Three years ago, the Dover Port Mortuary workers stood alone in the workplace, berated and ostracized by management for standing up to report undocumented and missing remains at the facility where all U.S. war dead are received and prepared -- practices that outraged the nation.
Thursday in Washington, William Zwicharowski, Mary Ellen Spera and James Parsons were recognized for their11 bravery when the independent Office of Special Counsel gave the trio its Public Servant of the Year award.
The three workers “had both courage and conscience,” said Special Counsel Carolyn Lerner. “They put their personal interest at risk because they believed that the public interest required it.”
“You chose integrity, and you chose to speak out,” said Sen. Chris Coons, who offered words of praise along with Delaware delegation members Sen. Tom Carper and Rep. John Carney.
The three workers reluctantly accepted the praise. “I am so very humble and amazed that this is considered -- I guess, extraordinary,” Spera said afterward. “What I did was part of my job. It had to be done. I knew the risks I was taking going in. But it was something that had to happen.”
In lauding the trio, Carney said, “without these individuals stepping forward, we may not have known.”
Spera would have none of that. “The real heroes here are the ones that come through our doors, laying on their backs,” she said.
The saga began out of the public eye in 2009, when Spera told Zwicharowski, her first-level supervisor, and Trevor Dean, the deputy director of Air Force Mortuary Affairs Operations, that some human remains were missing. An investigation ensued; Zwicharowski subsequently told the Air Force Inspector General that the inquiry had been mishandled and that he’d been adversely counseled for statements he’d given investigators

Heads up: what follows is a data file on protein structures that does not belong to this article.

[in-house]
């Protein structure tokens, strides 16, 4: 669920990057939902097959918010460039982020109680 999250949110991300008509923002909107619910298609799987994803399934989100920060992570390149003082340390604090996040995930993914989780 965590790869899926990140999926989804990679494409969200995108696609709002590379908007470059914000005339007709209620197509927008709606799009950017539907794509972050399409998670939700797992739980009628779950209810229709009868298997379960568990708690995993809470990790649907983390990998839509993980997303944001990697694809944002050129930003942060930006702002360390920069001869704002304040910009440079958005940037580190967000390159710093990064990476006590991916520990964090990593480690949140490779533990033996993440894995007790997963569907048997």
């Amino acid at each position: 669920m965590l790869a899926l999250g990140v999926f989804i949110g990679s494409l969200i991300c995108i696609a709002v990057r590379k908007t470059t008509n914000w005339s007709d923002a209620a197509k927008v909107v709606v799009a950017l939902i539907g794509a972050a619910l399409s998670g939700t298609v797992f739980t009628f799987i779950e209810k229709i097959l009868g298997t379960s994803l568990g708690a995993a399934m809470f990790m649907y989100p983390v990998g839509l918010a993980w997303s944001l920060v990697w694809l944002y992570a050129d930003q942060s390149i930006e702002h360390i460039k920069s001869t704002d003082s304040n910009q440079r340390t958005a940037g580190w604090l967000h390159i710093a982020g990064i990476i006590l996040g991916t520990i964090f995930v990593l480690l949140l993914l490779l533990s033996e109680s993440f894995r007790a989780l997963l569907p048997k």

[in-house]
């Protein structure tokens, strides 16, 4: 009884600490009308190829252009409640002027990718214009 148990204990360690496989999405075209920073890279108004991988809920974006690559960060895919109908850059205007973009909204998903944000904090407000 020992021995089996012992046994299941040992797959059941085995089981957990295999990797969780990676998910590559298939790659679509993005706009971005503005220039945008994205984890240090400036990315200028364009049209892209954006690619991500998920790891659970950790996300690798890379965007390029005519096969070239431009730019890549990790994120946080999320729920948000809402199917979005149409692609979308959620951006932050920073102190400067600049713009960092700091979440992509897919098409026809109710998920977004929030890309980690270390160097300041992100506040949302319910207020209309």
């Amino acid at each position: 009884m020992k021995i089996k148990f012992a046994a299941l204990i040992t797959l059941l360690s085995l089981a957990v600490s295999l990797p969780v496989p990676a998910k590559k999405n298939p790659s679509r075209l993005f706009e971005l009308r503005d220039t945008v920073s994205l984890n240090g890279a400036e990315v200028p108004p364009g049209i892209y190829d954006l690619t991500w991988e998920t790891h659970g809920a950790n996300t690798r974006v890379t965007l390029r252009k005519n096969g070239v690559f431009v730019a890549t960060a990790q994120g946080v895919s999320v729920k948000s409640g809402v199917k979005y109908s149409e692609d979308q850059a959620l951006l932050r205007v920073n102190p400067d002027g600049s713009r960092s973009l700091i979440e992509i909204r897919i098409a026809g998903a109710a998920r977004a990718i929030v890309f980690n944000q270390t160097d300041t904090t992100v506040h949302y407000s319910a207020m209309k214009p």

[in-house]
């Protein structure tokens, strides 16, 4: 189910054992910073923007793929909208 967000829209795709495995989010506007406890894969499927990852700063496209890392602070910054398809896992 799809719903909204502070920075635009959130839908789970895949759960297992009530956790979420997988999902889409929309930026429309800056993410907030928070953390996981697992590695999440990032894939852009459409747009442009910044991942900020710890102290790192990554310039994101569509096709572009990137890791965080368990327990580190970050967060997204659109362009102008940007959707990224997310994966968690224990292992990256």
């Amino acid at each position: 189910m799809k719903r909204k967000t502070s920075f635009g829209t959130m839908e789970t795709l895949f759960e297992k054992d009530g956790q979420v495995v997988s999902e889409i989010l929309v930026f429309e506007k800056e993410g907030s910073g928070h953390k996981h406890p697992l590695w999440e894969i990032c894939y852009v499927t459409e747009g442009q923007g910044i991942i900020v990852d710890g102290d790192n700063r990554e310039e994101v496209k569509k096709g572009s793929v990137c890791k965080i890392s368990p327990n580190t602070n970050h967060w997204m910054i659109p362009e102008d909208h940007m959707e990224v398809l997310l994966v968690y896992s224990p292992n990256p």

The OSC investigation, released Jan. 30, concluded there was “ a pattern of retaliation” against the trio by Quinton Keel, the Port Mortuary director; Dean; and Col. Robert Edmondson, the AFMAO commander. The Air Force agreed, and all three were disciplined.
For the three whistleblowers -- and for the surrounding community -- it was a shattering experience. “We had a hard couple of years,” Zwicharowski said following the ceremony.
“I got hate mail,” said Spera. “‘How could you do that? You betrayed leadership.’” Most of her mail was supportive, she said.
The mismanagement is now a thing of the past, the three workers said. Zwicharowski said that families of service members “can rest assured that their loved ones will be treated with a lot of dignity and respect.”
And all three workers sang the praises of OSC -- particularly Zwicharowski. “You saved my job,” he said, speaking to five staffers who were singled out for their work on the investigation. “And you probably saved my life. And I thank you.”